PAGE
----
- – May 24, 2019 – The Trump administration informed Congress that it would go ahead with $8 billion worth of arms sales to Saudi Arabia, Jordan, and the United Arab Emirates — despite congressional objections that it would lead to Saudis dropping bombs on civilians in Yemen.
- – May 29, 2019 – Special Counsel Robert Mueller finished his report and then resigned from his investigative position, transferring the responsibility of holding Trump accountable to Congress. “If we had had confidence that the president clearly did not commit a crime, we would have said so,” Mueller said. “We did not, however, make a determination as to whether the president did commit a crime.”
- – May 30, 2019 – Trump threatened to impose a five percent tariff on all goods coming into the United States from Mexico — “until such time as illegal migrants coming through Mexico, and into our Country, STOP.”
- – May 30, 2019 – The U.S. Department of Health and Human Services sent an email to federal migrant shelters notifying them that the government would not pay for educational and recreational programs for unaccompanied minors, including English classes and legal aid.
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- – June 5, 2019 – The Department of Health and Human Services announced new restrictions on human fetal tissue research. The new policy prohibits federal scientists from obtaining fetal tissue samples from elective abortions to conduct research projects. Fetal tissue research has been beneficial in developing vaccines, studying the transmission of HIV, and treating Parkinson’s, diabetes, and rheumatoid arthritis.
- – June 12, 2019 – In an ABC News interview, the president said that if he was offered information about a 2020 political opponent, “It’s not an interference, they have information — I think I’d take it.”
- – June 13, 2019 – The U.S. Office of Special Counsel released a report to the White House recommending that presidential adviser Kellyanne Conway be removed from office for numerous violations of the Hatch Act, a law that ensures federal programs are administered in a nonpartisan fashion. “She repeatedly continues to violate the law,” the report said, citing her endorsement of the president’s re-election campaign during media appearances and on Twitter. In 2017, Conway was reprimanded for another Hatch Act violation, touting Ivanka Trump’s clothing and jewelry products, telling Fox News viewers, “Go buy Ivanka’s stuff.”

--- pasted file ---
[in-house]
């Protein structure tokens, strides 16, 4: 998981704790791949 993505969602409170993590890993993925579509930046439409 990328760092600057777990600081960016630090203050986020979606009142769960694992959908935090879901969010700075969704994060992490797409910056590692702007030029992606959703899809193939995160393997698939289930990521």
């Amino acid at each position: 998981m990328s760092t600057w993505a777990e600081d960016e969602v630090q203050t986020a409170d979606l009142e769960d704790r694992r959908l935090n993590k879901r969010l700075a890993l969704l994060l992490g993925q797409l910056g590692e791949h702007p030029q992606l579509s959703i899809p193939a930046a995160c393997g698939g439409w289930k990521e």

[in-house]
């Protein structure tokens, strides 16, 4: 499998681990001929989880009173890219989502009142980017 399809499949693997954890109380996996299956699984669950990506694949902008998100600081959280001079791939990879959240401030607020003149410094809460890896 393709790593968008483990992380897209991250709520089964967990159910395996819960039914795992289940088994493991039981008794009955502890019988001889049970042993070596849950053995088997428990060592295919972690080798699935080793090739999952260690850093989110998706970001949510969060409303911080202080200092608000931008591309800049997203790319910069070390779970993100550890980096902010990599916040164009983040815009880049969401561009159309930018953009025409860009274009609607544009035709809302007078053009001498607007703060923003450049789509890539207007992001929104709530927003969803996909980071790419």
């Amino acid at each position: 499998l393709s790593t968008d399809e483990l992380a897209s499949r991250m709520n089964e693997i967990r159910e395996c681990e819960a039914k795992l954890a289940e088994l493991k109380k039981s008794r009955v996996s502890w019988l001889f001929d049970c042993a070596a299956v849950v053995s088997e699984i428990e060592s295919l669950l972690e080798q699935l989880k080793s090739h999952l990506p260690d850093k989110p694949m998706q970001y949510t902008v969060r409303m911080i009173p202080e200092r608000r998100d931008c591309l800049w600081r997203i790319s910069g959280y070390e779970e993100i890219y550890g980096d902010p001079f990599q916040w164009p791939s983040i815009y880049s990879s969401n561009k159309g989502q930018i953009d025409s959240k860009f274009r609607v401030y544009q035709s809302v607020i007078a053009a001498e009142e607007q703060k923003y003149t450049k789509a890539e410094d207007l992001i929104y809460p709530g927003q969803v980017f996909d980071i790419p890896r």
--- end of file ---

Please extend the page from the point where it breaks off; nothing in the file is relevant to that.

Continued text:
- – June 19, 2019 – Former White House communications director Hope Hicks’ name showed up throughout Robert Mueller’s report. But when it came time for her to become the first confidante of Trump to testify before the House Judiciary Committee, she declined to answer any questions about her time in his administration.
- – June 19, 2019 – The Environmental Protection Agency issued the final Affordable Clean Energy Rule, which rolled back power-plant regulations established under President Obama.
- – June 21, 2019 – Journalist E. Jean Carroll accused Trump of sexually assaulting her in the mid-1990s. Trump denied ever having met her, but Carroll provided a photo of herself with Trump from 1987. Carroll was the twenty-fifth woman to accuse Trump of sexual misconduct since the 1970s.
- – June 24, 2019 – When asked about E. Jean Carroll’s sexual assault accusations, Trump responded, “I’ll say it with great respect, number one, she’s not my type.”
- – June 25, 2019 – A day after the United States imposed sanctions against Iran’s Supreme Leader Ayatollah Ali Khamenei, Trump increased tensions by threatening Iran in a tweet. “Any attack by Iran on anything American,” he wrote, “will be met with great and overwhelming force. In some areas, overwhelming will mean obliteration.”
- – June 27, 2019 – Customs and Border Protection officers detained eighteen-year-old American Francisco Erwin Galicia for twenty-six days. Under Trump, border officials can now fast-track deportations. Galicia was carrying a Texas ID, a Social Security card, and a copy of his birth certificate.
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- – July 1, 2019 – Roughly 9,500 current and former Border Patrol agents used a secret Facebook group for exchanging derogatory remarks about migrants and lawmakers, ProPublica revealed. Members of the group joked about migrants deaths, referred to Latina lawmakers as “scumbuckets” and “hoes,” and shared vulgar illustrations depicting U.S. Representative Alexandria Ocasio-Cortez.
- – July 2, 2019 – The Department of Homeland Security’s Office of Inspector General issued a report calling for immediate action to alleviate “dangerous overcrowding and prolonged detention” of migrants in the Rio Grande Valley. The report included photographs of migrants packed into cells and cages; in one photo, a man holds up a cardboard sign that reads “HELP.”
- – July 4, 2019 – Trump’s “Salute to America” Independence Day program included military flyovers and cost $1.2 million. The Trump administration would not say how the event was funded, but the Defense Department said the money came largely from budgets dedicated to military training.